See, each mission starts off by Deven (for that is how Devon Mulhair's first name is spelled in all versions of the game) telling you of terrorist activity being reported in Chicago, so that's where you must drive first. The map screen mostly shows where you are, and tells in a slowly scrolling text about the current location and/or the mission. Of course, the only thing you can do is select an option of either entering a building for investigating, or driving to one of the given possible destinations from your current location, by moving the highlight up and down with your controller, and pressing the fire button to access the chosen segment.

The driving segments can be played by either controlling K.I.T.T. through the increasingly windy roads, or by controlling the crosshair and shooting down helicopters and on-coming missiles. Since Michael Knight never carries a gun, this is not quite strictly against the TV show's philosophy, although it's definitely on the verge of crossing that line. Without exceptions, you're really better off controlling the car, because if you leave the driving to the computer, you will never be able to finish any mission. Besides, dodging missiles is much easier than shooting targets, because the crosshair is - again, without exceptions - painfully slow to control over the windscreen. And also besides, the damage you take from missiles is far less than is even reasonable, and as you drive along, the damage will be fixed automatically. One thing must be mentioned, though: in none of the versions of Ocean's Knight Rider does K.I.T.T. have the ability to jump. Mind you, there's really no need for it either. But it's still a disappointment.

Once you have passed the first driving segment, though, the roads get increasingly windy, as I mentioned before. This is where one of the biggest differences between the three versions comes into play: the off-roading. On the C64, you can go off-roading, and go so far off the road you might not even make it back again, but you will take damage constantly while off-roading. In the SPECTRUM and AMSTRAD versions, the off-roading has been made impossible by giving the roads invisible walls, so you will only take some minor damage while driving against the invisible walls. Also, the roads are much easier to follow on SPECTRUM and AMSTRAD, although the easiness comes along with a notable decrease in any sense of realism compared to the C64 version, if you can call it realism. Well, let's just say the steering and driving on the roads in the C64 version feels much more like a proper game, than it does in the other versions. Still, I can't say it makes the game any better for it, rather just more bothersome to complete, if you ever feel like attempting such a task.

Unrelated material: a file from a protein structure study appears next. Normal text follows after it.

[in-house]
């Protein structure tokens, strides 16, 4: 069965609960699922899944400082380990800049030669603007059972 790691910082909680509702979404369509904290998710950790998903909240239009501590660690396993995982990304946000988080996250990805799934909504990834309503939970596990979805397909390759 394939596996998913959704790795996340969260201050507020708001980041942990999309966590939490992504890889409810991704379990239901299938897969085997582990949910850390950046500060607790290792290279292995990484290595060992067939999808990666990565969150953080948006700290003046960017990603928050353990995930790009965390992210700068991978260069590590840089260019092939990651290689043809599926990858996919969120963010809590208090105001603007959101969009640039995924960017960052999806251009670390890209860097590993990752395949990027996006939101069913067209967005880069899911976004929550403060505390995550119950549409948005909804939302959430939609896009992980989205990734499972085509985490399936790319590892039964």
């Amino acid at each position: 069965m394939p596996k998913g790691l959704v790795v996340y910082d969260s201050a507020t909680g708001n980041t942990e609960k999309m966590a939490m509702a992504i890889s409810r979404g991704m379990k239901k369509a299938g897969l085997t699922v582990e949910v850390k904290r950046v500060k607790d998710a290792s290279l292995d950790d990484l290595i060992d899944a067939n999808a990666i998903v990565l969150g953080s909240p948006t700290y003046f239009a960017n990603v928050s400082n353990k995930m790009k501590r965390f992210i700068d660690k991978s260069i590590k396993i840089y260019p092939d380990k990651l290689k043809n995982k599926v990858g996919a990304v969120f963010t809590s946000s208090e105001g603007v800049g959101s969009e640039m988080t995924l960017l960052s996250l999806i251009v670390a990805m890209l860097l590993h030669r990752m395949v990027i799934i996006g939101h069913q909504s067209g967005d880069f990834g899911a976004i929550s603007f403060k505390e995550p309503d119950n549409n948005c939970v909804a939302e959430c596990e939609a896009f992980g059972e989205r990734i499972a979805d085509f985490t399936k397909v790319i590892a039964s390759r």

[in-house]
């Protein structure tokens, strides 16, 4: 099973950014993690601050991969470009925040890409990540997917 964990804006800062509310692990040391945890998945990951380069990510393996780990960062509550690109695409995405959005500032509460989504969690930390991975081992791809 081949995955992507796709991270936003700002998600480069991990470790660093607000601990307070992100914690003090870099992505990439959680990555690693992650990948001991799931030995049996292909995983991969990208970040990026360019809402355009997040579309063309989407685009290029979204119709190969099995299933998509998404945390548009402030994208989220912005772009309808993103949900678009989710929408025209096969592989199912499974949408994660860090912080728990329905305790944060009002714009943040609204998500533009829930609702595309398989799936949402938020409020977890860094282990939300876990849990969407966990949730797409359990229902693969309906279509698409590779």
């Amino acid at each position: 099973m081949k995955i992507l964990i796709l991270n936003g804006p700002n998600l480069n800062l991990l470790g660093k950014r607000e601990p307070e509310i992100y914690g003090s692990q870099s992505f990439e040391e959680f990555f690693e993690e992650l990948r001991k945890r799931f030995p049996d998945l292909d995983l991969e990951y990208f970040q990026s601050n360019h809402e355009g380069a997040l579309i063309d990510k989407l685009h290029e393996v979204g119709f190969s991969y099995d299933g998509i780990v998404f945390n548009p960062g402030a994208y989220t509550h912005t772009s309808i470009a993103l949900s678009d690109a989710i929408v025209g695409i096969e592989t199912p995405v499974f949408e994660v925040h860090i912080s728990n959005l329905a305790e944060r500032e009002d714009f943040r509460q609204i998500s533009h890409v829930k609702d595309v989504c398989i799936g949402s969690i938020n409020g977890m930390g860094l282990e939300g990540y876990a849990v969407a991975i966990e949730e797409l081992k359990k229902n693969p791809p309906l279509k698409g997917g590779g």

Walking through buildings is always an odd experience, regardless of which version you're playing. The SPECTRUM and AMSTRAD versions have the enemy guards more alert compared to the C64, and they tend to follow you more easily, off from their predestined paths. But they also have a much larger collision area, so you will get caught more easily than in the C64 version. Then again, some of the guards will not notice you even if you walk practically through them. As such, it's still much more of a stealth job for the SPECTRUM and AMSTRAD, and less for the C64, but I'm not sure if it's any better when it's a bit unfair. However, in the C64 version, the game doesn't necessarily always register your reaching the desired room to ignite the next phase in your mission, so basically, they're all equally buggy and unplayable, just in different ways. I can't really think of a reason to favour any version over the other, at least based on gameplay, so they're all getting a shared spot here.




Getting a TV-show graphically well represented in a computer game doesn't require all that much of imagination, but getting it right requires a lot of work. In the case of Knight Rider, the year and a half of working on the game was clearly not spent in honing the gameplay elements. Nor, I'm sorry to say, on the graphical aspects.

Title menu screens, left to right: ZX Spectrum, Amstrad CPC, Commodore 64.

The title screen is a fairly basic menu, which contains just plain text in the case of the C64 and AMSTRAD versions, and the SPECTRUM version adds a lazily pixelated title logo with no space between the words "Knight" and "Rider". The C64 version uses the basic system font, but has four different colours used, while the AMSTRAD and SPECTRUM versions have a custom font for the game. The AMSTRAD version uses only one colour (white), while the SPECTRUM version at least has four, which makes it just a tad above the C64 version.